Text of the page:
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UK business secretary: importing US-made wood pellets “doesn’t make any sense”

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The UK's business secretary, Kwasi Kwarteng, has said importing wood pellets from Louisiana, US, is not sustainable and "doesn't make any sense," according to the FT.

Louisiana is one of Drax's sourcing regions in the US.

Kwarteng made the comments during a meeting with a group of cross-party backbench MPs, who raised the sustainability of wood pellets - which Drax has claimed are renewable.

Kwarteng said: "“There’s no point getting [wood pellets] from Louisiana . . . that isn’t sustainable.”

He continued to say that importing pellets from the state has "a huge cost financially and environmentally"

Kwarteng further told MPs the government had not fully investigated the sustainability of burning wood pellets.

Whilst the Department for Business, Energy and Industrial Strategy (BEIS) had discussed biomass with industry, he divulged “we haven’t actually questioned some of the premises” of pellets' sustainability.

He admitted biomass had not developed as quickly as other renewable fuels - such as offshore wind and hydrogen. “I can well see a point where we just draw the line and say [biomass] isn’t working, this doesn’t help carbon emission reduction and so we should end it,” Kwarteng commented.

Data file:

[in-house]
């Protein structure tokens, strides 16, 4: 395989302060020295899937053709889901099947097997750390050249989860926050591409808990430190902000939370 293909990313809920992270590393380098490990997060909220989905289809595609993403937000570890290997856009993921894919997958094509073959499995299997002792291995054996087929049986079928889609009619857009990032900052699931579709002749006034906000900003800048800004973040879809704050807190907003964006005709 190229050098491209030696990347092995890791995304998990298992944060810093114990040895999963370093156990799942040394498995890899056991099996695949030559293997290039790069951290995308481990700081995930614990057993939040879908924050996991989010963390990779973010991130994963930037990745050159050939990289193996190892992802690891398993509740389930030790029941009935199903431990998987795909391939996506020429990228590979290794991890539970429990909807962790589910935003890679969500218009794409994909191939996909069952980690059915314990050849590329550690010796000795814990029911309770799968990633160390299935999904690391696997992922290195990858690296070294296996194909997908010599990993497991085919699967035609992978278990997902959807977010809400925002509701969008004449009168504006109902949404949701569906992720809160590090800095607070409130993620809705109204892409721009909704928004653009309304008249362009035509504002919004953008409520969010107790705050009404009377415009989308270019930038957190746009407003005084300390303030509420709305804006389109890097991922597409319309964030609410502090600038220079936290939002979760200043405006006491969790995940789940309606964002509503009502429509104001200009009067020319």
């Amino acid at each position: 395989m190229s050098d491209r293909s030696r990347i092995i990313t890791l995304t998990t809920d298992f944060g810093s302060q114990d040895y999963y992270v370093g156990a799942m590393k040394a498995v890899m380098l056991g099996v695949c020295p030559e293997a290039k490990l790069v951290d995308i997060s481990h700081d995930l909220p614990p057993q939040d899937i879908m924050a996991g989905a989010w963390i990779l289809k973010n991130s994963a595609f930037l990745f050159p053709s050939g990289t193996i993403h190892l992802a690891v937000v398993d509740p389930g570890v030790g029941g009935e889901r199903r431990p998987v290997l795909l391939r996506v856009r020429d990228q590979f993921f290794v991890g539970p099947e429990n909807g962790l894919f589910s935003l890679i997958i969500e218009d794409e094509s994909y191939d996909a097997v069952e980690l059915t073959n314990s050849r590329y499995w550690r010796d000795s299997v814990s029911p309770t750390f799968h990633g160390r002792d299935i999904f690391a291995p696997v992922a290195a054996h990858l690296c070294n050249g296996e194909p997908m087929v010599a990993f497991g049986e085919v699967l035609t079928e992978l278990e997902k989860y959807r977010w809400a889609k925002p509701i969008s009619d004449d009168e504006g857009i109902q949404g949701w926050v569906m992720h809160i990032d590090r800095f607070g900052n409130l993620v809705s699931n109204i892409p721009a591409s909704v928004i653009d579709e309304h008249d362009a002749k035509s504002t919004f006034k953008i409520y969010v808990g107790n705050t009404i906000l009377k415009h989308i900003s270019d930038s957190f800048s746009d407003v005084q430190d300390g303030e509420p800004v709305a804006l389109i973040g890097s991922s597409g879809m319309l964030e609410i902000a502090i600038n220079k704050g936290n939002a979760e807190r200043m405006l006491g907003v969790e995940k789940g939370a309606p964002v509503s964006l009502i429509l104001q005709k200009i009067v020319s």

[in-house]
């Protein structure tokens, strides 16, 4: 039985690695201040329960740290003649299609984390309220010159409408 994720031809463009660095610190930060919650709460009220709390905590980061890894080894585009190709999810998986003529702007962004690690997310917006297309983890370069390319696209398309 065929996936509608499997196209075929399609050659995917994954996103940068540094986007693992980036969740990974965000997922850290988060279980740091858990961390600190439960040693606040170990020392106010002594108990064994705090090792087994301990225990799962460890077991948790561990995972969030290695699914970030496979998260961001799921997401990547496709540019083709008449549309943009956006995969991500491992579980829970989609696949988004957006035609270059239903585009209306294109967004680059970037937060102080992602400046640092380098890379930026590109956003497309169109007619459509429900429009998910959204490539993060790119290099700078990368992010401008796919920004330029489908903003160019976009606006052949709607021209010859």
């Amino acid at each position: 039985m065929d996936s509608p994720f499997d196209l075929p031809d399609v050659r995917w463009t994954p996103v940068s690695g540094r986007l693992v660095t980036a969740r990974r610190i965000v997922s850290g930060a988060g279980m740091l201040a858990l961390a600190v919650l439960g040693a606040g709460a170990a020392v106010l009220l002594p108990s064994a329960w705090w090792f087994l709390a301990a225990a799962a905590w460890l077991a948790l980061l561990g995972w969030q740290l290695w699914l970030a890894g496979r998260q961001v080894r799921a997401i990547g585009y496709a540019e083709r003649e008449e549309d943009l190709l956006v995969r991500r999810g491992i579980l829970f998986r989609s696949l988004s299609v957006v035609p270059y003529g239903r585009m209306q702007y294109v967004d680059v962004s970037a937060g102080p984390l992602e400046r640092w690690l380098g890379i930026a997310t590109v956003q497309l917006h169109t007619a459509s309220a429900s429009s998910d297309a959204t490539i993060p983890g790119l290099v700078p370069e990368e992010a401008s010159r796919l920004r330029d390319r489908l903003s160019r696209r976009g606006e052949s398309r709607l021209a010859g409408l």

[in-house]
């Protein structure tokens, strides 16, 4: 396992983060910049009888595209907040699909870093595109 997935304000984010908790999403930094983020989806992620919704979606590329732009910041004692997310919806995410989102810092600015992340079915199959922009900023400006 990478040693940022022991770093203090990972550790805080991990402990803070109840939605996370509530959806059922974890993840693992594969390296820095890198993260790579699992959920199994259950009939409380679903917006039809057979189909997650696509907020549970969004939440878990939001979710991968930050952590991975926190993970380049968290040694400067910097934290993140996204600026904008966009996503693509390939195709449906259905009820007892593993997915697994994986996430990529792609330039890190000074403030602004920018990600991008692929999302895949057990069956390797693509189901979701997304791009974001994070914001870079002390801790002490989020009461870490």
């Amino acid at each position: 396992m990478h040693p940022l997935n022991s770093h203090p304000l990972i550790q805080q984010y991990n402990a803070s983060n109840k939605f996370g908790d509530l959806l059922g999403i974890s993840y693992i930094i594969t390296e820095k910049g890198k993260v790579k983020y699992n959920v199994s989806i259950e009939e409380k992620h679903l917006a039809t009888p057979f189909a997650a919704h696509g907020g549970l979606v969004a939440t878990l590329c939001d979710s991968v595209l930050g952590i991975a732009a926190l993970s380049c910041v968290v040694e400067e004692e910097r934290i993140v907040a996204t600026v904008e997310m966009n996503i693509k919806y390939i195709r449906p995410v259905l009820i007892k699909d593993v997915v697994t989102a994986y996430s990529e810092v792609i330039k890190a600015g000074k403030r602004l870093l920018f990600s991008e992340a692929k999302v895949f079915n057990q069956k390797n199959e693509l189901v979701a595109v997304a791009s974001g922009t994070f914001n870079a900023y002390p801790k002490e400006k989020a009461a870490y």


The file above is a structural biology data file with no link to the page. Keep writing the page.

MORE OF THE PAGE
Drax has been gradually converting its coal-fired power station to biomass power. It imports 80% of the wood pellets it uses in the Yorkshire plant from North America. Think tank Ember estimated it received around £832m in government subsidies in 2020 and £790m in 2019.

Although that support is set to expire in 2027, the company is seeking new subsidies for the development of biomass paired with carbon capture and storage technology (Beccs).

Drax said its pellets are responsibly sourced, and the emissions produced by their combustion are offset by the growth of new carbon-absorbing trees.

A Drax spokesperson told the FT it “is one of Europe’s lowest carbon intensity power generators and our sustainable biomass is critical to UK energy security, supplying enough reliable renewable electricity to keep the lights on for 4mn households”.

The UK government has budgeted £1bn for the development of a carbon capture sector, with £30m earmarked to support the production of "sustainable domestic biomass" - with projects awarded government funding being recently announced.

The business department also told the FT it would “develop markets and incentives” to support investment in emissions removal technologies including Beccs.

“The business secretary has always been clear biomass has a key role to play in boosting Britain’s energy security,” a government spokesperson continued.

“The UK government only supports biomass which complies with our strict sustainability criteria and will shortly publish our biomass strategy which will further detail our position on its future use.”